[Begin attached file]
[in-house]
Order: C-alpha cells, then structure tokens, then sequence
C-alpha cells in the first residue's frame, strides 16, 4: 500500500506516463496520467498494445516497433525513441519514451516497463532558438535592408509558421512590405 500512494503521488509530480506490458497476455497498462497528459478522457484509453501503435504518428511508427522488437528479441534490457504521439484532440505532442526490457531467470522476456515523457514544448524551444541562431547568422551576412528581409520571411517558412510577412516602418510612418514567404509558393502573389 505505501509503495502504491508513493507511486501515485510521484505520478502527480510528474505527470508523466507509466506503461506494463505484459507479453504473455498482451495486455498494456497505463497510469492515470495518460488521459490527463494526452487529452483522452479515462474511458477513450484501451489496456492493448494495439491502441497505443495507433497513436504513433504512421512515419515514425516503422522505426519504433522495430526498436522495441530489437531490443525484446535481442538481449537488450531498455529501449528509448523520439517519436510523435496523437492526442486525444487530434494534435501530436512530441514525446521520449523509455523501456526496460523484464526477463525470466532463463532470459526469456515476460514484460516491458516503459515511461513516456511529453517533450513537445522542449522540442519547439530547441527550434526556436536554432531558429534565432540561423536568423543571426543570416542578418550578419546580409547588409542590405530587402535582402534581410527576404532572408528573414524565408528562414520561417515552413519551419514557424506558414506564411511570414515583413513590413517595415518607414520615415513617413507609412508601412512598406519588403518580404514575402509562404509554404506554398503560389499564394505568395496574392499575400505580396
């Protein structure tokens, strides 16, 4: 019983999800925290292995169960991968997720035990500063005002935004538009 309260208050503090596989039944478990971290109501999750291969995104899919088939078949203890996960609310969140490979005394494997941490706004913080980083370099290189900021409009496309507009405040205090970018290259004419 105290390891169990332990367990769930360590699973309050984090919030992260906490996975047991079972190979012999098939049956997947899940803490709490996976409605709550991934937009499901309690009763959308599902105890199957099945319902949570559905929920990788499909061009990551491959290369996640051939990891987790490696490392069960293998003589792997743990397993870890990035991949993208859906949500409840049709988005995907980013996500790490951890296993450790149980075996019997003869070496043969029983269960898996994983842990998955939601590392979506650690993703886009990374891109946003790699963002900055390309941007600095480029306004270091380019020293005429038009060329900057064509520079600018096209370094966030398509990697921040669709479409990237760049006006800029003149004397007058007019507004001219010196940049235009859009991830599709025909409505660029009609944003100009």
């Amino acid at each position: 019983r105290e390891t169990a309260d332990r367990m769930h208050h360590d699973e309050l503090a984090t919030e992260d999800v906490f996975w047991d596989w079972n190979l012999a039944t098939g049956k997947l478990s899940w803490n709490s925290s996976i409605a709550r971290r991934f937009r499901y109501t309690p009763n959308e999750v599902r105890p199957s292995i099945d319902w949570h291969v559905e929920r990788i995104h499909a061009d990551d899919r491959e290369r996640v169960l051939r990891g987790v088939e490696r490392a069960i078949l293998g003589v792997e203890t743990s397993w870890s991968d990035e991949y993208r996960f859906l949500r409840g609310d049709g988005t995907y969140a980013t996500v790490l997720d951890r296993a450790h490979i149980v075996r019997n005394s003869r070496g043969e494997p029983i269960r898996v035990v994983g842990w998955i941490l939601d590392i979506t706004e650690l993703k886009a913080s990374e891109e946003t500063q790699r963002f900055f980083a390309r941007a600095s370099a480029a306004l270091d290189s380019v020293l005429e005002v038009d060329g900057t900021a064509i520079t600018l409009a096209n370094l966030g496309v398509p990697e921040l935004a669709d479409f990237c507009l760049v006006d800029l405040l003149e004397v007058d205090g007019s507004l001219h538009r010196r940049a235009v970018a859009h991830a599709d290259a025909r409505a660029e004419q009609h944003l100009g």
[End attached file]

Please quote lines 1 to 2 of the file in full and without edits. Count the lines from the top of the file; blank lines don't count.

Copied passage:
[in-house]
Order: C-alpha cells, then structure tokens, then sequence